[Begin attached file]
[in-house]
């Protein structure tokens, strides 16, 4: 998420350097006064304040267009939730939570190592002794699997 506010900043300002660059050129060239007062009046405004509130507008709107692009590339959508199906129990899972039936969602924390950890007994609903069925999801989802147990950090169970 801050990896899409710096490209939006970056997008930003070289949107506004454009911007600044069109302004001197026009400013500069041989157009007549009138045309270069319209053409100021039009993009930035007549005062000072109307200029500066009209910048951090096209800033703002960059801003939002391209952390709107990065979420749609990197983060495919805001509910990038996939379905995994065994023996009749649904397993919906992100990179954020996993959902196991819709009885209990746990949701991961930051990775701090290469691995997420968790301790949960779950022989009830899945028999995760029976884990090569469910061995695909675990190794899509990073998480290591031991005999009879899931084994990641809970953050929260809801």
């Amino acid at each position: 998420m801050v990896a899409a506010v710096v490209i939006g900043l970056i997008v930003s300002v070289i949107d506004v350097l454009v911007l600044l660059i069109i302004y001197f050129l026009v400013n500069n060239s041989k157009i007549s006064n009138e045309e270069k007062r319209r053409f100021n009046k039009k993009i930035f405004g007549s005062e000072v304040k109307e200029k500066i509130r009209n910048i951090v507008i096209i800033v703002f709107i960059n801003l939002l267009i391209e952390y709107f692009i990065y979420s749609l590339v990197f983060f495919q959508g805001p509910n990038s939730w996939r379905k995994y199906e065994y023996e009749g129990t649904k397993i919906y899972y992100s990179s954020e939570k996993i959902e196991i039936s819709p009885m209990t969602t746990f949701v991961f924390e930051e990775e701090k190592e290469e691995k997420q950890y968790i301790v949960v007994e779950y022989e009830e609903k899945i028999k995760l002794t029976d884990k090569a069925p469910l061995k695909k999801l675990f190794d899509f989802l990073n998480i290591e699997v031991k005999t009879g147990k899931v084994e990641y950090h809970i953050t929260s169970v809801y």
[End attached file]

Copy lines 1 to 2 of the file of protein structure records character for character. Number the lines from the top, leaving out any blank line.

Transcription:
[in-house]
């Protein structure tokens, strides 16, 4: 998420350097006064304040267009939730939570190592002794699997 506010900043300002660059050129060239007062009046405004509130507008709107692009590339959508199906129990899972039936969602924390950890007994609903069925999801989802147990950090169970 801050990896899409710096490209939006970056997008930003070289949107506004454009911007600044069109302004001197026009400013500069041989157009007549009138045309270069319209053409100021039009993009930035007549005062000072109307200029500066009209910048951090096209800033703002960059801003939002391209952390709107990065979420749609990197983060495919805001509910990038996939379905995994065994023996009749649904397993919906992100990179954020996993959902196991819709009885209990746990949701991961930051990775701090290469691995997420968790301790949960779950022989009830899945028999995760029976884990090569469910061995695909675990190794899509990073998480290591031991005999009879899931084994990641809970953050929260809801």